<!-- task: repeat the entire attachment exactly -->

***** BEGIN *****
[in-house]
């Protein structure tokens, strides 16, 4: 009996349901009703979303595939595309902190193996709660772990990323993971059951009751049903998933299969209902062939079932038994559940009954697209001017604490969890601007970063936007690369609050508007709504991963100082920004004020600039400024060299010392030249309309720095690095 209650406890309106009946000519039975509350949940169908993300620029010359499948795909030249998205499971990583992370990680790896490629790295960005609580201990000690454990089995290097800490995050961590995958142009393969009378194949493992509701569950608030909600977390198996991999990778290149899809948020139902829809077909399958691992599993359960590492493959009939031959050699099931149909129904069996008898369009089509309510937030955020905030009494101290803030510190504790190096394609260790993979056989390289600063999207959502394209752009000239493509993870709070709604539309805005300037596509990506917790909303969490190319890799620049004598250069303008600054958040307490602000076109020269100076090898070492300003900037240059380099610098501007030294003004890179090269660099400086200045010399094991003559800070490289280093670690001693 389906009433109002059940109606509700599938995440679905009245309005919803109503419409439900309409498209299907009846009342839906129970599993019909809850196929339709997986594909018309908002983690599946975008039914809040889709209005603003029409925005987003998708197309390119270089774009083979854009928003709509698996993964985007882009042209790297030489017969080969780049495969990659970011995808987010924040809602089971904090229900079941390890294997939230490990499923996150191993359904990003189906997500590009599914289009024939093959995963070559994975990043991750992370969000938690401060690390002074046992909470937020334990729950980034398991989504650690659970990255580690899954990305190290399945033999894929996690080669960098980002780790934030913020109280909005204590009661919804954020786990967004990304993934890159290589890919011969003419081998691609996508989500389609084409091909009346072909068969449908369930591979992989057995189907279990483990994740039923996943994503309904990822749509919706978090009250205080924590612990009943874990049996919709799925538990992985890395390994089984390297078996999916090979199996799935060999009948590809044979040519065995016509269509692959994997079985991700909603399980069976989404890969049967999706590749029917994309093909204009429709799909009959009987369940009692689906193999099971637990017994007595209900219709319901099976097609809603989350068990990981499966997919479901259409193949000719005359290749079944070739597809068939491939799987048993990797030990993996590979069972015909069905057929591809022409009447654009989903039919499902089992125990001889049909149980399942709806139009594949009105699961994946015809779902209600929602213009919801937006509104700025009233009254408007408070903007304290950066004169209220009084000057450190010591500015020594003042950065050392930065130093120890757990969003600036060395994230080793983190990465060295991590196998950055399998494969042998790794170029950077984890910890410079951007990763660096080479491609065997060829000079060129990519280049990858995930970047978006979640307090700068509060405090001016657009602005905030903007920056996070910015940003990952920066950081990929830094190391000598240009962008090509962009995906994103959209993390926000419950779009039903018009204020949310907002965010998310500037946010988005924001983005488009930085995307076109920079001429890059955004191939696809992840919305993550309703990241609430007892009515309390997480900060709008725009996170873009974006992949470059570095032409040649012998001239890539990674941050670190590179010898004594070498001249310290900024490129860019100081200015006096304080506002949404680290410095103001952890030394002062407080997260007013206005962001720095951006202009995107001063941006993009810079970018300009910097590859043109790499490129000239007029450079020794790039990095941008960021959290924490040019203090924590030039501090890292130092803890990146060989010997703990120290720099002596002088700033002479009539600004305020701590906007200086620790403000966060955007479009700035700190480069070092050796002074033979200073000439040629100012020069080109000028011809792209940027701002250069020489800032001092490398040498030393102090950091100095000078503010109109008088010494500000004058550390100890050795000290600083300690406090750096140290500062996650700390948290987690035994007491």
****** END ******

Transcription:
[in-house]
């Protein structure tokens, strides 16, 4: 009996349901009703979303595939595309902190193996709660772990990323993971059951009751049903998933299969209902062939079932038994559940009954697209001017604490969890601007970063936007690369609050508007709504991963100082920004004020600039400024060299010392030249309309720095690095 209650406890309106009946000519039975509350949940169908993300620029010359499948795909030249998205499971990583992370990680790896490629790295960005609580201990000690454990089995290097800490995050961590995958142009393969009378194949493992509701569950608030909600977390198996991999990778290149899809948020139902829809077909399958691992599993359960590492493959009939031959050699099931149909129904069996008898369009089509309510937030955020905030009494101290803030510190504790190096394609260790993979056989390289600063999207959502394209752009000239493509993870709070709604539309805005300037596509990506917790909303969490190319890799620049004598250069303008600054958040307490602000076109020269100076090898070492300003900037240059380099610098501007030294003004890179090269660099400086200045010399094991003559800070490289280093670690001693 389906009433109002059940109606509700599938995440679905009245309005919803109503419409439900309409498209299907009846009342839906129970599993019909809850196929339709997986594909018309908002983690599946975008039914809040889709209005603003029409925005987003998708197309390119270089774009083979854009928003709509698996993964985007882009042209790297030489017969080969780049495969990659970011995808987010924040809602089971904090229900079941390890294997939230490990499923996150191993359904990003189906997500590009599914289009024939093959995963070559994975990043991750992370969000938690401060690390002074046992909470937020334990729950980034398991989504650690659970990255580690899954990305190290399945033999894929996690080669960098980002780790934030913020109280909005204590009661919804954020786990967004990304993934890159290589890919011969003419081998691609996508989500389609084409091909009346072909068969449908369930591979992989057995189907279990483990994740039923996943994503309904990822749509919706978090009250205080924590612990009943874990049996919709799925538990992985890395390994089984390297078996999916090979199996799935060999009948590809044979040519065995016509269509692959994997079985991700909603399980069976989404890969049967999706590749029917994309093909204009429709799909009959009987369940009692689906193999099971637990017994007595209900219709319901099976097609809603989350068990990981499966997919479901259409193949000719005359290749079944070739597809068939491939799987048993990797030990993996590979069972015909069905057929591809022409009447654009989903039919499902089992125990001889049909149980399942709806139009594949009105699961994946015809779902209600929602213009919801937006509104700025009233009254408007408070903007304290950066004169209220009084000057450190010591500015020594003042950065050392930065130093120890757990969003600036060395994230080793983190990465060295991590196998950055399998494969042998790794170029950077984890910890410079951007990763660096080479491609065997060829000079060129990519280049990858995930970047978006979640307090700068509060405090001016657009602005905030903007920056996070910015940003990952920066950081990929830094190391000598240009962008090509962009995906994103959209993390926000419950779009039903018009204020949310907002965010998310500037946010988005924001983005488009930085995307076109920079001429890059955004191939696809992840919305993550309703990241609430007892009515309390997480900060709008725009996170873009974006992949470059570095032409040649012998001239890539990674941050670190590179010898004594070498001249310290900024490129860019100081200015006096304080506002949404680290410095103001952890030394002062407080997260007013206005962001720095951006202009995107001063941006993009810079970018300009910097590859043109790499490129000239007029450079020794790039990095941008960021959290924490040019203090924590030039501090890292130092803890990146060989010997703990120290720099002596002088700033002479009539600004305020701590906007200086620790403000966060955007479009700035700190480069070092050796002074033979200073000439040629100012020069080109000028011809792209940027701002250069020489800032001092490398040498030393102090950091100095000078503010109109008088010494500000004058550390100890050795000290600083300690406090750096140290500062996650700390948290987690035994007491």